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corpus callosum amygdala

connections to hypothalamus, hippocampus, olfactory bulb, midbrain, brainstem, and thalamus

septum hippocampus cortex cerebellum


olfactory bulb

thalamus brain stem


bed nucleus stria terminalis

preoptic area

median eminence

pituitary gland

Figure 2. Neural circuits underlying aggression as shown in the rat brain. Original work by Hess in 1928 (26) found that sham rage occurred after electrical stimulation of the hypothalamus. More recently, a continuous stretch of points through the hypothalamus have been mapped out in rats which when stimulated resulted in aggressive behaviour (27). Furthermore it appeared that for each form of aggression, there appeared to be different representations within the hypothalamus. For example, stimulation and lesion studies point to a strong lateral hypothalamic involvement in predatory and intermale aggression whereas the anterior hypothalamus is involved in fear-induced and irritable aggression. As such the neural systems underlying these different forms of aggression seem to converge from various parts of the brain within the hypothalamus (28). Various lesion, electrophysiological and morphological studies suggest that the neural control of aggressive behaviour, in particular the associated movements, are programmed by neural circuits in the brain stem whose activity appears to be controlled by various structures in the limbic system such as the hypothalamus and amygdala (29,30). In turn, important pathways lead from the hypothalamus through the medial forebrain bundle to the limbic cortex through the amygdala and septum. There are also connections from the olfactory bulb (31). Interestingly, high densities of androgen and estrogen receptors were found in these areas (32). Schematic diagrams show parasagittal views of the rat brain at a medial (A) and lateral (B) position. The neural circuits thought to be involved in aggressive behaviour are indicated as dotted lines. Dots represent areas found to contain androgen and estrogen receptors. Notice the overlap between the indicated neural circuits and the regions of highest androgen and estrogen receptor density.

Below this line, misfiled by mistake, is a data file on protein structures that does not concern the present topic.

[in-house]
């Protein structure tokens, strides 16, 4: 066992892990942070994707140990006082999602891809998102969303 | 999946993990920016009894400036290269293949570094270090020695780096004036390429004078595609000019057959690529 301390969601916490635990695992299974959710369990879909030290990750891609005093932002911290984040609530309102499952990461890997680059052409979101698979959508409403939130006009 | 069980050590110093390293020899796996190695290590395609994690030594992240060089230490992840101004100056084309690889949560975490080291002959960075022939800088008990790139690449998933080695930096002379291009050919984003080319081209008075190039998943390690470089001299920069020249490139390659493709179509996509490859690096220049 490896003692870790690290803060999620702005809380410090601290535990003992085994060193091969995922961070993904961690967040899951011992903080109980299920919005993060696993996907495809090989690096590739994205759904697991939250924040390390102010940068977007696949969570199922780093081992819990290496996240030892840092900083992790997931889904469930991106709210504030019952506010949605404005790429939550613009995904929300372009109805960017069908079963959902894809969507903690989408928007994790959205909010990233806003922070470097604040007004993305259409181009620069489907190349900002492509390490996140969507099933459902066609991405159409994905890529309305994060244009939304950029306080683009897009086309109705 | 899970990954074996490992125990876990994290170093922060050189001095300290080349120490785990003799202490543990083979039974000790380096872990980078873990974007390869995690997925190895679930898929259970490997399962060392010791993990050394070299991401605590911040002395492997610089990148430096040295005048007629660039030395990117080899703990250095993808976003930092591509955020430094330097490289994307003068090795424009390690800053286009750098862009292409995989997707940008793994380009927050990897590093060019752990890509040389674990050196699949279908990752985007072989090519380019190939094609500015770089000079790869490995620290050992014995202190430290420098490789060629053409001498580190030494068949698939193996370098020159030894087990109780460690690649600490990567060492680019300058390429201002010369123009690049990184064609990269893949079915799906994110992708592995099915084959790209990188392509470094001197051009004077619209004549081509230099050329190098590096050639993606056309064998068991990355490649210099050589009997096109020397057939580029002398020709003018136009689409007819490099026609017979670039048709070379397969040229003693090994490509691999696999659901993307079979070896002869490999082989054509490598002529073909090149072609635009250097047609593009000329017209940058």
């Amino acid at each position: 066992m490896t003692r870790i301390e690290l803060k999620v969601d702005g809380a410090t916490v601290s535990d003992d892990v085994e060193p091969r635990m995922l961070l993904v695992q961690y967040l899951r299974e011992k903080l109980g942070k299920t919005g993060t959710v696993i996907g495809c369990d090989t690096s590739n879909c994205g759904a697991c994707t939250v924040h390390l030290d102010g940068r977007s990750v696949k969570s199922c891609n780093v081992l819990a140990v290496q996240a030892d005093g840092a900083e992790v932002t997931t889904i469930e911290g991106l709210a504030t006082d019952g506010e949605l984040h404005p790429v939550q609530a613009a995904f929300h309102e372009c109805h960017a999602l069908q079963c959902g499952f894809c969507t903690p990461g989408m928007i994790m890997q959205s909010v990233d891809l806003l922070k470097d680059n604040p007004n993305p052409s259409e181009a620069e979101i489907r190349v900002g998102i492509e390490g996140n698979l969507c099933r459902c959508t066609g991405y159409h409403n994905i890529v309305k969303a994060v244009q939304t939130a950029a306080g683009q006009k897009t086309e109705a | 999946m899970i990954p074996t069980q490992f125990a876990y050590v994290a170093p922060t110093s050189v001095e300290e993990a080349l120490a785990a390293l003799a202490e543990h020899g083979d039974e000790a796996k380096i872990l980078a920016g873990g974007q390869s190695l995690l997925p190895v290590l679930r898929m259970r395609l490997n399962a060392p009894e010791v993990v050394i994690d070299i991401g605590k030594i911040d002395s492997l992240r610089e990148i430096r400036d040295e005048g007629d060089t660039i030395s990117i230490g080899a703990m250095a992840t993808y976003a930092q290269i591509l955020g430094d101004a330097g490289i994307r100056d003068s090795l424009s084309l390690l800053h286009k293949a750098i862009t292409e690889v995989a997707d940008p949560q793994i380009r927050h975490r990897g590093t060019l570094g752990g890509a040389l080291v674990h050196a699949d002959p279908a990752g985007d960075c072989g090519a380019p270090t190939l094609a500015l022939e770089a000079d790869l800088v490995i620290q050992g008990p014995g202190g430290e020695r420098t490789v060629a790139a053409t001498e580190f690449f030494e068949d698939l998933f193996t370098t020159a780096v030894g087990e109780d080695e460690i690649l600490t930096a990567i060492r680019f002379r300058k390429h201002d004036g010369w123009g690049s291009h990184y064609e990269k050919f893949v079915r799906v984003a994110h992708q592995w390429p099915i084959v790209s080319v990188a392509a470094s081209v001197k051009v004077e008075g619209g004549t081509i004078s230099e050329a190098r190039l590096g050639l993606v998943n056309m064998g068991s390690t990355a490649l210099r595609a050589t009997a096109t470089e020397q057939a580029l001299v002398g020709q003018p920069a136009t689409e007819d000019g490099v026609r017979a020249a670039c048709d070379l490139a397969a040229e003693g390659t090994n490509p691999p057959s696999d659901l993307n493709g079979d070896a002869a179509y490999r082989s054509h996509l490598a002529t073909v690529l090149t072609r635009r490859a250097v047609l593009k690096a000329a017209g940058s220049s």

learning, i.e . the outcome of the first encounter influenced subsequent fights (75). There is also evidence that aggression is in itself rewarding. For example, when animals with lateral hypothalamic electrodes were allowed to control the stimulation, they pressed the levers with high frequencies suggesting the presence of positive feelings (76). Interestingly, self-

stimulation rates were decreased when the animals were castrated and increased again after hormone substitution. Other research has indicated that testosterone may be correlated with aggressive motives and competitiveness rather than violence per se. Serotonin function on the other hand may function to limit aggression to an